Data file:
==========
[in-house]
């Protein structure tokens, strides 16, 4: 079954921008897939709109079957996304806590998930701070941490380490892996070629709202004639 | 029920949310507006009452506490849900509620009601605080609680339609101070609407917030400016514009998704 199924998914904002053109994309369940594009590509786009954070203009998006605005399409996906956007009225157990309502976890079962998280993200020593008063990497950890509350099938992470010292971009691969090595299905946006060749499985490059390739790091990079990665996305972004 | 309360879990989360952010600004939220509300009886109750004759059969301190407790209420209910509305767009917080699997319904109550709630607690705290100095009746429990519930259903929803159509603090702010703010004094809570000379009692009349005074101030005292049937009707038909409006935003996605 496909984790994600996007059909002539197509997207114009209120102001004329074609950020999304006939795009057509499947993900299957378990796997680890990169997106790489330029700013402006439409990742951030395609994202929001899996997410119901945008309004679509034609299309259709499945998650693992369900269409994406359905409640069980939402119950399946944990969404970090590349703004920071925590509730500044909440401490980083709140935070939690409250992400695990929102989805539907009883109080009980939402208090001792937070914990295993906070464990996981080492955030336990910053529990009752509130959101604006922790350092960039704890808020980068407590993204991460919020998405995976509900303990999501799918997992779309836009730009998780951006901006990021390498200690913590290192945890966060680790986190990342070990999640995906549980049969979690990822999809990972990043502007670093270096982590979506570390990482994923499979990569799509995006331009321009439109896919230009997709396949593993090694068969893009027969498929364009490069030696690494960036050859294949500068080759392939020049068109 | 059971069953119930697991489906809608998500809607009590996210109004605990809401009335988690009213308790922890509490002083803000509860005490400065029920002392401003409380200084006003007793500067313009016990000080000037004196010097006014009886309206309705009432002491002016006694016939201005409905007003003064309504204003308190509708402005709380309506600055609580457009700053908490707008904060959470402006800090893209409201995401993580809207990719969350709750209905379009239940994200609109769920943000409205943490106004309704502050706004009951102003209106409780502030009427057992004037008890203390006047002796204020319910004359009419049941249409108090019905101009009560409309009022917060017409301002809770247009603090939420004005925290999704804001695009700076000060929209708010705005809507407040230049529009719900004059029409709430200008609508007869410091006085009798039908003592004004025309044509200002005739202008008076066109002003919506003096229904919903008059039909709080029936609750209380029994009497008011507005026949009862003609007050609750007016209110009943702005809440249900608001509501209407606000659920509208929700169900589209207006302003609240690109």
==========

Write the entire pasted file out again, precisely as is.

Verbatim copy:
[in-house]
């Protein structure tokens, strides 16, 4: 079954921008897939709109079957996304806590998930701070941490380490892996070629709202004639 | 029920949310507006009452506490849900509620009601605080609680339609101070609407917030400016514009998704 199924998914904002053109994309369940594009590509786009954070203009998006605005399409996906956007009225157990309502976890079962998280993200020593008063990497950890509350099938992470010292971009691969090595299905946006060749499985490059390739790091990079990665996305972004 | 309360879990989360952010600004939220509300009886109750004759059969301190407790209420209910509305767009917080699997319904109550709630607690705290100095009746429990519930259903929803159509603090702010703010004094809570000379009692009349005074101030005292049937009707038909409006935003996605 496909984790994600996007059909002539197509997207114009209120102001004329074609950020999304006939795009057509499947993900299957378990796997680890990169997106790489330029700013402006439409990742951030395609994202929001899996997410119901945008309004679509034609299309259709499945998650693992369900269409994406359905409640069980939402119950399946944990969404970090590349703004920071925590509730500044909440401490980083709140935070939690409250992400695990929102989805539907009883109080009980939402208090001792937070914990295993906070464990996981080492955030336990910053529990009752509130959101604006922790350092960039704890808020980068407590993204991460919020998405995976509900303990999501799918997992779309836009730009998780951006901006990021390498200690913590290192945890966060680790986190990342070990999640995906549980049969979690990822999809990972990043502007670093270096982590979506570390990482994923499979990569799509995006331009321009439109896919230009997709396949593993090694068969893009027969498929364009490069030696690494960036050859294949500068080759392939020049068109 | 059971069953119930697991489906809608998500809607009590996210109004605990809401009335988690009213308790922890509490002083803000509860005490400065029920002392401003409380200084006003007793500067313009016990000080000037004196010097006014009886309206309705009432002491002016006694016939201005409905007003003064309504204003308190509708402005709380309506600055609580457009700053908490707008904060959470402006800090893209409201995401993580809207990719969350709750209905379009239940994200609109769920943000409205943490106004309704502050706004009951102003209106409780502030009427057992004037008890203390006047002796204020319910004359009419049941249409108090019905101009009560409309009022917060017409301002809770247009603090939420004005925290999704804001695009700076000060929209708010705005809507407040230049529009719900004059029409709430200008609508007869410091006085009798039908003592004004025309044509200002005739202008008076066109002003919506003096229904919903008059039909709080029936609750209380029994009497008011507005026949009862003609007050609750007016209110009943702005809440249900608001509501209407606000659920509208929700169900589209207006302003609240690109």